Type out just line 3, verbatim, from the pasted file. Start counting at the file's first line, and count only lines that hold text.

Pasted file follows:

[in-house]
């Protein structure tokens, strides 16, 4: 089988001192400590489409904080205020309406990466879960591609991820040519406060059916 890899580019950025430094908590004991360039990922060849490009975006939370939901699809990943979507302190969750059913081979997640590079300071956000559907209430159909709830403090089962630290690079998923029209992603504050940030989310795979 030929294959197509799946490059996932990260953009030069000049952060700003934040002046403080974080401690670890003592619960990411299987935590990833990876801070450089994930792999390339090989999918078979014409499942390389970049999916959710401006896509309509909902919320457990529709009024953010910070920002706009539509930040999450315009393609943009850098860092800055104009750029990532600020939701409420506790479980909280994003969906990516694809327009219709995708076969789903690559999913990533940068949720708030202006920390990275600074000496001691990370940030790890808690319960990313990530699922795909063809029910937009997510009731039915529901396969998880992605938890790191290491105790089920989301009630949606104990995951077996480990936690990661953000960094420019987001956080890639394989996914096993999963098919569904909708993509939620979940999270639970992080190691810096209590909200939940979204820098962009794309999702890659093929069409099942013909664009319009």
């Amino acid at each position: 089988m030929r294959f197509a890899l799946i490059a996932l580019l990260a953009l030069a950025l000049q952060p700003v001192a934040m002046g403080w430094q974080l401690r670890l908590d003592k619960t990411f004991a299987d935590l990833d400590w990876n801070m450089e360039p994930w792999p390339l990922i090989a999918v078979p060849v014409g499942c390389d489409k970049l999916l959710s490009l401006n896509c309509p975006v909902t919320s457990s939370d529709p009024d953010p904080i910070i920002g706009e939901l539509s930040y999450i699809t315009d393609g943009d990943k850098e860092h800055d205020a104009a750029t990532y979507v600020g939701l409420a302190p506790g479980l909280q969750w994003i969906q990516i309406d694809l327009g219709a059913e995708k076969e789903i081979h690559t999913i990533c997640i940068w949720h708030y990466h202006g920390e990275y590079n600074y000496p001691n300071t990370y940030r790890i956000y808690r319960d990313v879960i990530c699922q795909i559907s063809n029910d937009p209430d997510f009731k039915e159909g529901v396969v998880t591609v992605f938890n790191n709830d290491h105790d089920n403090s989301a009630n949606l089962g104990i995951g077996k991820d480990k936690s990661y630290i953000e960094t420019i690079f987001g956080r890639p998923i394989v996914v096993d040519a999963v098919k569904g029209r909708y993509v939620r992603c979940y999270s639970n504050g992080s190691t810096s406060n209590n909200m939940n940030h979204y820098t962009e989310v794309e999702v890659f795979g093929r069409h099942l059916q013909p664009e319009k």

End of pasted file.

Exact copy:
């Amino acid at each position: 089988m030929r294959f197509a890899l799946i490059a996932l580019l990260a953009l030069a950025l000049q952060p700003v001192a934040m002046g403080w430094q974080l401690r670890l908590d003592k619960t990411f004991a299987d935590l990833d400590w990876n801070m450089e360039p994930w792999p390339l990922i090989a999918v078979p060849v014409g499942c390389d489409k970049l999916l959710s490009l401006n896509c309509p975006v909902t919320s457990s939370d529709p009024d953010p904080i910070i920002g706009e939901l539509s930040y999450i699809t315009d393609g943009d990943k850098e860092h800055d205020a104009a750029t990532y979507v600020g939701l409420a302190p506790g479980l909280q969750w994003i969906q990516i309406d694809l327009g219709a059913e995708k076969e789903i081979h690559t999913i990533c997640i940068w949720h708030y990466h202006g920390e990275y590079n600074y000496p001691n300071t990370y940030r790890i956000y808690r319960d990313v879960i990530c699922q795909i559907s063809n029910d937009p209430d997510f009731k039915e159909g529901v396969v998880t591609v992605f938890n790191n709830d290491h105790d089920n403090s989301a009630n949606l089962g104990i995951g077996k991820d480990k936690s990661y630290i953000e960094t420019i690079f987001g956080r890639p998923i394989v996914v096993d040519a999963v098919k569904g029209r909708y993509v939620r992603c979940y999270s639970n504050g992080s190691t810096s406060n209590n909200m939940n940030h979204y820098t962009e989310v794309e999702v890659f795979g093929r069409h099942l059916q013909p664009e319009k």